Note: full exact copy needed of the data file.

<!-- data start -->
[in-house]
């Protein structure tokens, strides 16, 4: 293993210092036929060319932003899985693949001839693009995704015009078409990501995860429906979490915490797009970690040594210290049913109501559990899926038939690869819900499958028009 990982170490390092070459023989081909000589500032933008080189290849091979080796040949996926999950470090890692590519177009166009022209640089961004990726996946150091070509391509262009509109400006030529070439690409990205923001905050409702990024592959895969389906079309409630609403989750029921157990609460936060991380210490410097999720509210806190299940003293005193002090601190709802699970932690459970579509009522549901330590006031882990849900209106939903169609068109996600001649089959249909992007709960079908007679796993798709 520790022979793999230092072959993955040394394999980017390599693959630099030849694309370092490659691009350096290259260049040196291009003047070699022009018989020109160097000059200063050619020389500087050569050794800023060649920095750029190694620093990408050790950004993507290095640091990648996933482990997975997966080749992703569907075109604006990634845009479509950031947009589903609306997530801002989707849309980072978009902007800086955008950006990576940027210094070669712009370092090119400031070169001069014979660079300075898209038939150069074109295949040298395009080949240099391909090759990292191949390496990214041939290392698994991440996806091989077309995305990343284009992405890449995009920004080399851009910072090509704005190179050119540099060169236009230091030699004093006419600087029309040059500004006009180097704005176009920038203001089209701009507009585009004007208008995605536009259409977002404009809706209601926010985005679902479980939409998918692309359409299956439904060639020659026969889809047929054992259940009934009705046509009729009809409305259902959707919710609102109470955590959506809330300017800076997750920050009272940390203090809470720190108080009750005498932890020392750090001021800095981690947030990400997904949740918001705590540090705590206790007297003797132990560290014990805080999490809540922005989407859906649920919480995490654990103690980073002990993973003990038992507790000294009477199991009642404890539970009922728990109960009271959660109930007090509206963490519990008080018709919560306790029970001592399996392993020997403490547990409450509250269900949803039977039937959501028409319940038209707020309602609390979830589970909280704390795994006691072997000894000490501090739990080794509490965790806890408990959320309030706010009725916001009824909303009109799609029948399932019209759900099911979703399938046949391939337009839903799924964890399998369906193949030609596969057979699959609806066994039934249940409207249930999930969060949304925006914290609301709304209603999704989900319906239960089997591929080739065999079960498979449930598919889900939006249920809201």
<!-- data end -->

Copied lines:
[in-house]
């Protein structure tokens, strides 16, 4: 293993210092036929060319932003899985693949001839693009995704015009078409990501995860429906979490915490797009970690040594210290049913109501559990899926038939690869819900499958028009 990982170490390092070459023989081909000589500032933008080189290849091979080796040949996926999950470090890692590519177009166009022209640089961004990726996946150091070509391509262009509109400006030529070439690409990205923001905050409702990024592959895969389906079309409630609403989750029921157990609460936060991380210490410097999720509210806190299940003293005193002090601190709802699970932690459970579509009522549901330590006031882990849900209106939903169609068109996600001649089959249909992007709960079908007679796993798709 520790022979793999230092072959993955040394394999980017390599693959630099030849694309370092490659691009350096290259260049040196291009003047070699022009018989020109160097000059200063050619020389500087050569050794800023060649920095750029190694620093990408050790950004993507290095640091990648996933482990997975997966080749992703569907075109604006990634845009479509950031947009589903609306997530801002989707849309980072978009902007800086955008950006990576940027210094070669712009370092090119400031070169001069014979660079300075898209038939150069074109295949040298395009080949240099391909090759990292191949390496990214041939290392698994991440996806091989077309995305990343284009992405890449995009920004080399851009910072090509704005190179050119540099060169236009230091030699004093006419600087029309040059500004006009180097704005176009920038203001089209701009507009585009004007208008995605536009259409977002404009809706209601926010985005679902479980939409998918692309359409299956439904060639020659026969889809047929054992259940009934009705046509009729009809409305259902959707919710609102109470955590959506809330300017800076997750920050009272940390203090809470720190108080009750005498932890020392750090001021800095981690947030990400997904949740918001705590540090705590206790007297003797132990560290014990805080999490809540922005989407859906649920919480995490654990103690980073002990993973003990038992507790000294009477199991009642404890539970009922728990109960009271959660109930007090509206963490519990008080018709919560306790029970001592399996392993020997403490547990409450509250269900949803039977039937959501028409319940038209707020309602609390979830589970909280704390795994006691072997000894000490501090739990080794509490965790806890408990959320309030706010009725916001009824909303009109799609029948399932019209759900099911979703399938046949391939337009839903799924964890399998369906193949030609596969057979699959609806066994039934249940409207249930999930969060949304925006914290609301709304209603999704989900319906239960089997591929080739065999079960498979449930598919889900939006249920809201």